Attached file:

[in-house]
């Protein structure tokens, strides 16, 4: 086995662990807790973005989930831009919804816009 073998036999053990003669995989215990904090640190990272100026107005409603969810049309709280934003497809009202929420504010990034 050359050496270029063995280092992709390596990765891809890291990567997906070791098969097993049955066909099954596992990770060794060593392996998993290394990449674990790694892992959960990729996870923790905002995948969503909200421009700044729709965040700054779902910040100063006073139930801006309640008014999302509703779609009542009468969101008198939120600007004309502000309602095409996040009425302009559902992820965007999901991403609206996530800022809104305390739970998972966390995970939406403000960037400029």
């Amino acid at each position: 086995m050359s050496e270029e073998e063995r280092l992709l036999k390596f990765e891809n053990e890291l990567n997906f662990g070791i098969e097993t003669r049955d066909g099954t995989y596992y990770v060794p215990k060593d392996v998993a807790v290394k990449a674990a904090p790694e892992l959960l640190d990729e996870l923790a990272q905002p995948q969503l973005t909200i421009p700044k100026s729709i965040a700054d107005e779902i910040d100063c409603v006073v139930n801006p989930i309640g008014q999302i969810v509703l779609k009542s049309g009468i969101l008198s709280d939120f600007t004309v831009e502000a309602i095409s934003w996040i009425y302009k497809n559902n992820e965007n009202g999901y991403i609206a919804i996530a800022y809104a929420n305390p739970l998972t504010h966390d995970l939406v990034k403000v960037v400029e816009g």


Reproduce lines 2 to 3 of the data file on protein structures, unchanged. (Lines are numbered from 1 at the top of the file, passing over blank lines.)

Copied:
């Protein structure tokens, strides 16, 4: 086995662990807790973005989930831009919804816009 073998036999053990003669995989215990904090640190990272100026107005409603969810049309709280934003497809009202929420504010990034 050359050496270029063995280092992709390596990765891809890291990567997906070791098969097993049955066909099954596992990770060794060593392996998993290394990449674990790694892992959960990729996870923790905002995948969503909200421009700044729709965040700054779902910040100063006073139930801006309640008014999302509703779609009542009468969101008198939120600007004309502000309602095409996040009425302009559902992820965007999901991403609206996530800022809104305390739970998972966390995970939406403000960037400029």
């Amino acid at each position: 086995m050359s050496e270029e073998e063995r280092l992709l036999k390596f990765e891809n053990e890291l990567n997906f662990g070791i098969e097993t003669r049955d066909g099954t995989y596992y990770v060794p215990k060593d392996v998993a807790v290394k990449a674990a904090p790694e892992l959960l640190d990729e996870l923790a990272q905002p995948q969503l973005t909200i421009p700044k100026s729709i965040a700054d107005e779902i910040d100063c409603v006073v139930n801006p989930i309640g008014q999302i969810v509703l779609k009542s049309g009468i969101l008198s709280d939120f600007t004309v831009e502000a309602i095409s934003w996040i009425y302009k497809n559902n992820e965007n009202g999901y991403i609206a919804i996530a800022y809104a929420n305390p739970l998972t504010h966390d995970l939406v990034k403000v960037v400029e816009g």